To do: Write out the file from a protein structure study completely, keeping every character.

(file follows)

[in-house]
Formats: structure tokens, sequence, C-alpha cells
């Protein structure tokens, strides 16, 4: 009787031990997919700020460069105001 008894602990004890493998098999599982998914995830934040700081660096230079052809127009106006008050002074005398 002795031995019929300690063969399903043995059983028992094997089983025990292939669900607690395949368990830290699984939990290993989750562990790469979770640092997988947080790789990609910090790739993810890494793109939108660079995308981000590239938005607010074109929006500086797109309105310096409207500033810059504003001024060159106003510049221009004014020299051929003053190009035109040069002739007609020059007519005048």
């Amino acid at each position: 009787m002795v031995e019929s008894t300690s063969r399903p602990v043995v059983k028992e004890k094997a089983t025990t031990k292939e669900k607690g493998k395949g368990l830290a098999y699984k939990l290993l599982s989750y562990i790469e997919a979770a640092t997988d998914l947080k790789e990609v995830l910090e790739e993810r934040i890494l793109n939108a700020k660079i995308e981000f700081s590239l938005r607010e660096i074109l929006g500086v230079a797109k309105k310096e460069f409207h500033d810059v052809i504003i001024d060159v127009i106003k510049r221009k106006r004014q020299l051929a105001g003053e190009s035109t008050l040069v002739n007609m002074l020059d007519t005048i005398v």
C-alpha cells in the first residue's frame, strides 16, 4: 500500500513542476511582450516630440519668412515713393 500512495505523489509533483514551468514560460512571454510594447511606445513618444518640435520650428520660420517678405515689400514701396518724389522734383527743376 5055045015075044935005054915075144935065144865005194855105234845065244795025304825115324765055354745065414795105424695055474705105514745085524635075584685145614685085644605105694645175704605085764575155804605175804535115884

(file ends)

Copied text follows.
[in-house]
Formats: structure tokens, sequence, C-alpha cells
């Protein structure tokens, strides 16, 4: 009787031990997919700020460069105001 008894602990004890493998098999599982998914995830934040700081660096230079052809127009106006008050002074005398 002795031995019929300690063969399903043995059983028992094997089983025990292939669900607690395949368990830290699984939990290993989750562990790469979770640092997988947080790789990609910090790739993810890494793109939108660079995308981000590239938005607010074109929006500086797109309105310096409207500033810059504003001024060159106003510049221009004014020299051929003053190009035109040069002739007609020059007519005048």
């Amino acid at each position: 009787m002795v031995e019929s008894t300690s063969r399903p602990v043995v059983k028992e004890k094997a089983t025990t031990k292939e669900k607690g493998k395949g368990l830290a098999y699984k939990l290993l599982s989750y562990i790469e997919a979770a640092t997988d998914l947080k790789e990609v995830l910090e790739e993810r934040i890494l793109n939108a700020k660079i995308e981000f700081s590239l938005r607010e660096i074109l929006g500086v230079a797109k309105k310096e460069f409207h500033d810059v052809i504003i001024d060159v127009i106003k510049r221009k106006r004014q020299l051929a105001g003053e190009s035109t008050l040069v002739n007609m002074l020059d007519t005048i005398v």
C-alpha cells in the first residue's frame, strides 16, 4: 500500500513542476511582450516630440519668412515713393 500512495505523489509533483514551468514560460512571454510594447511606445513618444518640435520650428520660420517678405515689400514701396518724389522734383527743376 5055045015075044935005054915075144935065144865005194855105234845065244795025304825115324765055354745065414795105424695055474705105514745085524635075584685145614685085644605105694645175704605085764575155804605175804535115884